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I, too, like pumpkin spice and leaves — can a Jewish girl do Christian Girl Autumn?

If hot girl summer is all about living large, wearing little and doing whatever you want, Christian Girl Autumn is the inverse; it’s all about chunky sweaters, big scarves and carefully coiffed curls.

I, too, love autumn; I’m a Libra, and this is my season. I’ve had pumpkin pie instead of cake for my birthday since I was old enough to verbalize my preferences and I used to make all of my friends rake leaves with me for fun. I like big sweaters and apple picking, and though I do not own a curling iron, my hair is naturally a little curly.

I am not, however, Christian. And Jewish girl autumn definitely doesn’t have quite the same ring.

Emily Burack at Hey Alma suggested Nora Ephron Autumn, with the theory that Ephron’s movies have a similar emphasis on chunky knits and cozy beds, but they didn’t have Starbucks in the era of “Sleepless in Seattle” so it seems rather out of date. Sukkot makes for an amazing autumn look if you decorate your sukkah right, but it’s too short-lived, and it was too early this year. Shtreimels and black hats are finally seasonally appropriate, but not all Jews wear them.

Christian Girl Autumn was a joke when it was coined in 2019 by @bimbofication, responding to hot girl summer and poking fun at a certain, stereotypically basic, Instagram aesthetic — pictures of boots in fallen leaves, hands cupping lattes, women at a pumpkin patch. The point was critical, contrasting the conservatism, whiteness and anti-LGBTQ stances of many Christian lifestyle influencers with the indulgence and acceptance of hot girl summer as preached by Megan Thee Stallion.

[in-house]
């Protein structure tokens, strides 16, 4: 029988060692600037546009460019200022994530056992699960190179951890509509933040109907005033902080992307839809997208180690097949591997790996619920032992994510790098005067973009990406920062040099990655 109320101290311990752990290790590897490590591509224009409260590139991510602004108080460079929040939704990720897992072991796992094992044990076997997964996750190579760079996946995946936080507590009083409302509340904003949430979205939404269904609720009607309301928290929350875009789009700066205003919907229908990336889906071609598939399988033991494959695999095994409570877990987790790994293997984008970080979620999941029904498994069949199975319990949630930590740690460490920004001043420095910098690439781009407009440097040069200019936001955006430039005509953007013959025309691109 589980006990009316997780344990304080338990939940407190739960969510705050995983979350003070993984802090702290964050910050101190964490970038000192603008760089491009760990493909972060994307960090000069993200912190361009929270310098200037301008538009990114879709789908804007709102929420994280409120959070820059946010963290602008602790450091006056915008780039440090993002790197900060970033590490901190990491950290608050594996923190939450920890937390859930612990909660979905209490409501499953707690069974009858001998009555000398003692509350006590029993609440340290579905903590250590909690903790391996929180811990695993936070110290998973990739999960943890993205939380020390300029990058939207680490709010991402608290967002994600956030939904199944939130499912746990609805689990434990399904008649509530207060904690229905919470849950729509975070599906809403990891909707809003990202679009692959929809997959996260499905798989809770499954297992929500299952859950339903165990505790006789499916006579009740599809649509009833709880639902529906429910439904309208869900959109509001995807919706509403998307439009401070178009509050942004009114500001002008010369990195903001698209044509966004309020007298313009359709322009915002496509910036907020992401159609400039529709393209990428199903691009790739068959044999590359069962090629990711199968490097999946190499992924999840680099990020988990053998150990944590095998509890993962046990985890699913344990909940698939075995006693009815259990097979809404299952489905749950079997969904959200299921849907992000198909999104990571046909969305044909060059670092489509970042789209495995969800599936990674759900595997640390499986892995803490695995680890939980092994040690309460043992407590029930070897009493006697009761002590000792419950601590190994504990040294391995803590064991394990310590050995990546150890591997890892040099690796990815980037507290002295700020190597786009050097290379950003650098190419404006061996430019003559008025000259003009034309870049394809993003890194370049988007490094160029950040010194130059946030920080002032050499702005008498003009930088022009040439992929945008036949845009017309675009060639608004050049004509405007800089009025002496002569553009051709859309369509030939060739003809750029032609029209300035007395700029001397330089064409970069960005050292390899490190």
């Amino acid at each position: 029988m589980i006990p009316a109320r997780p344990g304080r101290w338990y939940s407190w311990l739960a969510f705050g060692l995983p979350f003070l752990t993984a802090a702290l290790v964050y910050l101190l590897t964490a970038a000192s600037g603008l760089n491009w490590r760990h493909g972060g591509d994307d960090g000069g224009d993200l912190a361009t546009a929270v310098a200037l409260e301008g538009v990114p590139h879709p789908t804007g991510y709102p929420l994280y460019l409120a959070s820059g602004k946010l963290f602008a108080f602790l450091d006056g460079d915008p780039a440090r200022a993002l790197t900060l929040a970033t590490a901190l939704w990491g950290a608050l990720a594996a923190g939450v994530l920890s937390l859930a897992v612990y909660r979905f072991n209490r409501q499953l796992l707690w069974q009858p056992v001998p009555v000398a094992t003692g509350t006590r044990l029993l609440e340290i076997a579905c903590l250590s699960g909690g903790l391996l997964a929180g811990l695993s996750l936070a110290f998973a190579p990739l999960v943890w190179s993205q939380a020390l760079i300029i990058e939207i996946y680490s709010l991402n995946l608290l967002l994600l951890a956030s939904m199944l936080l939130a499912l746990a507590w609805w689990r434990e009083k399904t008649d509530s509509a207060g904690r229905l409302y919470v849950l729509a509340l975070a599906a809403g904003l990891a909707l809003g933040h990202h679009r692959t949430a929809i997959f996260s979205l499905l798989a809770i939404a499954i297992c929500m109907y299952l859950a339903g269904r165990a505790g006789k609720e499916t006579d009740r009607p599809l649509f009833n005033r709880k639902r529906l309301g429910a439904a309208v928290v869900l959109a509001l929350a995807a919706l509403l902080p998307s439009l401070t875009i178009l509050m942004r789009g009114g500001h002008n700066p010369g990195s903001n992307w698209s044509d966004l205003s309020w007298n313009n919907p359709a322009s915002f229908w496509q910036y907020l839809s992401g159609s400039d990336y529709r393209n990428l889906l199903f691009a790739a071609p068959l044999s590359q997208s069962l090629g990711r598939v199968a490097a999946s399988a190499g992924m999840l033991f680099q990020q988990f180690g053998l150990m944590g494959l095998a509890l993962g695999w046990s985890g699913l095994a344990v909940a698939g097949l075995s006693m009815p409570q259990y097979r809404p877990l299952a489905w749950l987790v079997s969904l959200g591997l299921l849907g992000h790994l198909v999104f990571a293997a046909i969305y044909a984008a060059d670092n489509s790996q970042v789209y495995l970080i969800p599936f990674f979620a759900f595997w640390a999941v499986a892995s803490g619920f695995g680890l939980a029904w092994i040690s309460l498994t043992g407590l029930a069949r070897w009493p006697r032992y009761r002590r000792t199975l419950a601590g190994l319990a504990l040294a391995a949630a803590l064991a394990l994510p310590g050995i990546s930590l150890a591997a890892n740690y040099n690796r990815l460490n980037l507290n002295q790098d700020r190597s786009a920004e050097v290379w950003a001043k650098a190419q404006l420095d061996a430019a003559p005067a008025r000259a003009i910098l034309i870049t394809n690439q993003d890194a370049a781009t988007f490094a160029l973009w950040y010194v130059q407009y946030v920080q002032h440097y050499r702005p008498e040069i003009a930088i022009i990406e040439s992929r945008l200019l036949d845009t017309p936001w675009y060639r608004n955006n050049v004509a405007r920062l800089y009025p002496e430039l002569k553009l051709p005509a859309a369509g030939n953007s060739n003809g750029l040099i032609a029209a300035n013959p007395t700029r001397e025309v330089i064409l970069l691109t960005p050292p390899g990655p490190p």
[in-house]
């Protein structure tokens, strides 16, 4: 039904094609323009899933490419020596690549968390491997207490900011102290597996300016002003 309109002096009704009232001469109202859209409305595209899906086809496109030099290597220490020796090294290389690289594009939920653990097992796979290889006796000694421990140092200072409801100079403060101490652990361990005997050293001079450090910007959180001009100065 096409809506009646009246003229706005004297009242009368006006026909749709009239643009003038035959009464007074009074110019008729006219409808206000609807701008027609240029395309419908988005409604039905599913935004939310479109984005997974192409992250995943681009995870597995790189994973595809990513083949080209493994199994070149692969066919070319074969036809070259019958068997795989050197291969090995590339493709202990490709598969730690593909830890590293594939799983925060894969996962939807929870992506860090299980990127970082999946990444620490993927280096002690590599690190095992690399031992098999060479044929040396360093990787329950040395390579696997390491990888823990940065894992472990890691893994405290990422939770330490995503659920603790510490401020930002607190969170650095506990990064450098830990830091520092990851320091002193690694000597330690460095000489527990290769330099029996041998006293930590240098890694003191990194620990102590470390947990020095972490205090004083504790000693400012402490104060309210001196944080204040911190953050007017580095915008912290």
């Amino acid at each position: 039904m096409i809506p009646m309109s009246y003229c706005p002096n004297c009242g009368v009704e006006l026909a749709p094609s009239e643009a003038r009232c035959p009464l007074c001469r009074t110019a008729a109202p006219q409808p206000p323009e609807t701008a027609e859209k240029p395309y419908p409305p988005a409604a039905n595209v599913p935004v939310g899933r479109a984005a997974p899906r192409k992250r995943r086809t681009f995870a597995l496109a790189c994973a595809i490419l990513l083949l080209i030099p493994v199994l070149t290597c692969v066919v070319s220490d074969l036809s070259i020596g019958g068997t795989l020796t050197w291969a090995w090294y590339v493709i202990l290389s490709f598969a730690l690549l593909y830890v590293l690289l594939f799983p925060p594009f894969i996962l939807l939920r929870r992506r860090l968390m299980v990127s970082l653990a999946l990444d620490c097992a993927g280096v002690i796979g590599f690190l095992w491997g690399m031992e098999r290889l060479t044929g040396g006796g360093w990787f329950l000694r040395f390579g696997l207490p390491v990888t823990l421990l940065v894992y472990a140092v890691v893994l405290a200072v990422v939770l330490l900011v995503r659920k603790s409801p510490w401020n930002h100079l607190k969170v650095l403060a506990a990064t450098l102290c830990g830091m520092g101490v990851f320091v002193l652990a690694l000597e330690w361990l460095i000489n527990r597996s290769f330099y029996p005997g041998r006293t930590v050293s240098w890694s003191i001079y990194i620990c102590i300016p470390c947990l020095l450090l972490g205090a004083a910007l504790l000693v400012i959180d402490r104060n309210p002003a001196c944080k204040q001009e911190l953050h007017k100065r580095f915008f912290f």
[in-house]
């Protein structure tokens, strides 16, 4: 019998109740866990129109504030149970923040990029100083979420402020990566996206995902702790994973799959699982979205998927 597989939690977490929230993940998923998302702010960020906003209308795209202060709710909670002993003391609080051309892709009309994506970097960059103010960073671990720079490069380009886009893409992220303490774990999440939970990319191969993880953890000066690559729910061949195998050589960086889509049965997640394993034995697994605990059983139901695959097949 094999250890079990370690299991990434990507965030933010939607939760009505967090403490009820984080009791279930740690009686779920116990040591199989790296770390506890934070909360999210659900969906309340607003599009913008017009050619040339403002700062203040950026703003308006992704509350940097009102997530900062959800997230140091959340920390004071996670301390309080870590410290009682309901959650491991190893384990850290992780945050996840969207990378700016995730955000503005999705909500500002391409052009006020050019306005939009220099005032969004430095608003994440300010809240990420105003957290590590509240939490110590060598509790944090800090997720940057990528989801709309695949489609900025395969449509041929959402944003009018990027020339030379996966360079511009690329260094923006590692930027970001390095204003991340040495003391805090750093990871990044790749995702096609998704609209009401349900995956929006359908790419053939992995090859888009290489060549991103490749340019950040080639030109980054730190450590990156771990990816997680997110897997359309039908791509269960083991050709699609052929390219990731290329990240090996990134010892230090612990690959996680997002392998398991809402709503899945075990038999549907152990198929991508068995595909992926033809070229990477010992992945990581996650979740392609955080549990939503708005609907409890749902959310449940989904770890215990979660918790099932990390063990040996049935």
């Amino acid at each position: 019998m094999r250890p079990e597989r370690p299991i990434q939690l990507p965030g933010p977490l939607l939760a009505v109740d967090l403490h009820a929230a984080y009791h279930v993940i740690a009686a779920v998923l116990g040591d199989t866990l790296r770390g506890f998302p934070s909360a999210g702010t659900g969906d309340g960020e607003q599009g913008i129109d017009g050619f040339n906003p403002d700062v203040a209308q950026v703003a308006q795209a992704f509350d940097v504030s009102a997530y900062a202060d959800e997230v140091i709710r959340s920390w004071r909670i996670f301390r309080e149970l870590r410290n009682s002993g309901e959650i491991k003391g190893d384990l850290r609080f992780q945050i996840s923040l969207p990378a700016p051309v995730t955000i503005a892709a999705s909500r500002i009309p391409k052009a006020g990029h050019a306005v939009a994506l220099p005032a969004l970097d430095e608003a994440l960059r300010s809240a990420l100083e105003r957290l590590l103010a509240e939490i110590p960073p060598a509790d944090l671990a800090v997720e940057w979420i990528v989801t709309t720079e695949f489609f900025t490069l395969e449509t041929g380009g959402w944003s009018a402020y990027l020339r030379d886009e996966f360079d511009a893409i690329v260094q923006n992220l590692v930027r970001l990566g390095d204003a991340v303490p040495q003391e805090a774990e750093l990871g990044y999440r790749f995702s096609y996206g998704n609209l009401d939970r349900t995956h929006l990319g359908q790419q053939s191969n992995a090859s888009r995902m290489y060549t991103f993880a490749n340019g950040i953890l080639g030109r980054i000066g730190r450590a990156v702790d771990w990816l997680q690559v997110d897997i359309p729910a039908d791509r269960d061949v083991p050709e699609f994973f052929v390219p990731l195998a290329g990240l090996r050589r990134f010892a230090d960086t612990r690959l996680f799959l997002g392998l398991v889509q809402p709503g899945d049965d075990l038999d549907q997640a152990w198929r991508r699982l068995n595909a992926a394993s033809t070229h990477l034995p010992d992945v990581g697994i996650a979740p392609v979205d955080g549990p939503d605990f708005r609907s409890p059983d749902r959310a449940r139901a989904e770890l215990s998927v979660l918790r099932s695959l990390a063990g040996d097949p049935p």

But in 2021, the term is being embraced. Caitlin Covington — the influencer whose fall photos were used in the original meme to epitomize Christian Girl Autumn — turned out to be neither conservative nor anti-LGBTQ, even posting a fundraiser for the meme’s creator to get gender affirming treatments and donating $500 to it. As a result, people began embracing the term and the style. Especially as the pandemic hit, it flipped from a criticism of basic-ness to an embrace. People are no longer so cynical about where we should derive our comfort; why not from a pumpkin spice latte?

Yet the judgment hasn’t totally disappeared. In Bo Burnham’s wildly popular 2021 comedy special, “Inside,” one of the songs, “White Woman’s Instagram,” pointedly spoofs the aesthetic. One verse about “Latte foam art, tiny pumpkins / Fuzzy, comfy socks” is followed by others explicitly pointing out the meaningless consumerism behind the predictable, staged posts: “Incredibly derivative political street art / A dreamcatcher bought from Urban Outfitters.” Each chorus wonders: “Is this heaven? Or am I looking at a white woman, a white woman’s Instagram.”

There’s been criticism in recent years of terms such as “basic” or the hate often directed toward women who love pumpkin spice flavored treats, with some writers arguing that this insult is based in misogyny and revolves around a tendency to term things women love as tasteless or lowbrow simply because they are loved by women.

“Basically, things are bad because they’re basic, and things are basic because they’re beloved by women,” wrote Claire Francis in the Stanford Daily, whether that’s romance novels or brunch or Jonathan Franzen not wanting to be featured on Oprah’s Book Club.

Perhaps an attempt to reclaim the idea of women’s tastes is part of the resurgence of the term on social media. This fall, trans women, people of color and others who are far from the original targets of the meme are proudly captioning their fall fit pics with “Christian Girl Autumn.”

I’ll still probably never use that caption; it feels uncomfortable as a Jew, and I certainly don’t want to go for Judeo-Christian Girl Autumn — that’s not a good term. But I am happy to be part of the movement of pumpkin-flavored foods and wool socks without worrying it makes me look less-than. And in any case, I know my “Christian Girl Autumn” can’t be basic — because it isn’t Christian.

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